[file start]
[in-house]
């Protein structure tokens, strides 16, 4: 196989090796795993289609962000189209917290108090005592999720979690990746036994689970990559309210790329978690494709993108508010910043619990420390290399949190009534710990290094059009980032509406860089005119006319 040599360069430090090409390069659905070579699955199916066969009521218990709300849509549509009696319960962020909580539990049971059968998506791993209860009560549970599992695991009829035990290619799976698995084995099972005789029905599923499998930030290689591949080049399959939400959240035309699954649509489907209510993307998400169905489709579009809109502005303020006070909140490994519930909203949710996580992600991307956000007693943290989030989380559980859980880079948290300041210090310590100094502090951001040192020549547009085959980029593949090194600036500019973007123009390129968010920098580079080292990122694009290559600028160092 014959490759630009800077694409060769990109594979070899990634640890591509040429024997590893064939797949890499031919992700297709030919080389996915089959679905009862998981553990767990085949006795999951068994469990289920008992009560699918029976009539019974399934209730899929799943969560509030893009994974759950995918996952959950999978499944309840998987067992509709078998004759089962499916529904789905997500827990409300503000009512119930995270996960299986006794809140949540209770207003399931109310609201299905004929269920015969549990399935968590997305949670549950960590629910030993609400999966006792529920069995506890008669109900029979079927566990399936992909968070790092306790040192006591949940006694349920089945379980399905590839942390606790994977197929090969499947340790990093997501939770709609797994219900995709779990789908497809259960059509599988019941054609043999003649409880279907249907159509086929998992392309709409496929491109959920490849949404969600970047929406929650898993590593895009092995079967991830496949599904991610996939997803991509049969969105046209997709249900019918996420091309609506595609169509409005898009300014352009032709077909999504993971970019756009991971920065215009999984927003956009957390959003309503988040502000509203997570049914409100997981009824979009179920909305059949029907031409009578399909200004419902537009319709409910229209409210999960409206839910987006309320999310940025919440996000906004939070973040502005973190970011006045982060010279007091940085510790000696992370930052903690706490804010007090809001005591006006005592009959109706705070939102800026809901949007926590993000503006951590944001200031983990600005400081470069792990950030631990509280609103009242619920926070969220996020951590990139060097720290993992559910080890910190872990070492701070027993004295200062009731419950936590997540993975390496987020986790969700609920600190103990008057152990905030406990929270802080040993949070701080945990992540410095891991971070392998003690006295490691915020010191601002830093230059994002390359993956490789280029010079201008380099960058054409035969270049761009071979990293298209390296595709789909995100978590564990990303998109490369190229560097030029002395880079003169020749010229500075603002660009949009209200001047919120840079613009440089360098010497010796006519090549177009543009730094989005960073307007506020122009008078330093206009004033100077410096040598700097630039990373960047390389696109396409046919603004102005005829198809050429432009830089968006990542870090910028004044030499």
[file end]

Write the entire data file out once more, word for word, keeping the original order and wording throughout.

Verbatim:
[in-house]
């Protein structure tokens, strides 16, 4: 196989090796795993289609962000189209917290108090005592999720979690990746036994689970990559309210790329978690494709993108508010910043619990420390290399949190009534710990290094059009980032509406860089005119006319 040599360069430090090409390069659905070579699955199916066969009521218990709300849509549509009696319960962020909580539990049971059968998506791993209860009560549970599992695991009829035990290619799976698995084995099972005789029905599923499998930030290689591949080049399959939400959240035309699954649509489907209510993307998400169905489709579009809109502005303020006070909140490994519930909203949710996580992600991307956000007693943290989030989380559980859980880079948290300041210090310590100094502090951001040192020549547009085959980029593949090194600036500019973007123009390129968010920098580079080292990122694009290559600028160092 014959490759630009800077694409060769990109594979070899990634640890591509040429024997590893064939797949890499031919992700297709030919080389996915089959679905009862998981553990767990085949006795999951068994469990289920008992009560699918029976009539019974399934209730899929799943969560509030893009994974759950995918996952959950999978499944309840998987067992509709078998004759089962499916529904789905997500827990409300503000009512119930995270996960299986006794809140949540209770207003399931109310609201299905004929269920015969549990399935968590997305949670549950960590629910030993609400999966006792529920069995506890008669109900029979079927566990399936992909968070790092306790040192006591949940006694349920089945379980399905590839942390606790994977197929090969499947340790990093997501939770709609797994219900995709779990789908497809259960059509599988019941054609043999003649409880279907249907159509086929998992392309709409496929491109959920490849949404969600970047929406929650898993590593895009092995079967991830496949599904991610996939997803991509049969969105046209997709249900019918996420091309609506595609169509409005898009300014352009032709077909999504993971970019756009991971920065215009999984927003956009957390959003309503988040502000509203997570049914409100997981009824979009179920909305059949029907031409009578399909200004419902537009319709409910229209409210999960409206839910987006309320999310940025919440996000906004939070973040502005973190970011006045982060010279007091940085510790000696992370930052903690706490804010007090809001005591006006005592009959109706705070939102800026809901949007926590993000503006951590944001200031983990600005400081470069792990950030631990509280609103009242619920926070969220996020951590990139060097720290993992559910080890910190872990070492701070027993004295200062009731419950936590997540993975390496987020986790969700609920600190103990008057152990905030406990929270802080040993949070701080945990992540410095891991971070392998003690006295490691915020010191601002830093230059994002390359993956490789280029010079201008380099960058054409035969270049761009071979990293298209390296595709789909995100978590564990990303998109490369190229560097030029002395880079003169020749010229500075603002660009949009209200001047919120840079613009440089360098010497010796006519090549177009543009730094989005960073307007506020122009008078330093206009004033100077410096040598700097630039990373960047390389696109396409046919603004102005005829198809050429432009830089968006990542870090910028004044030499």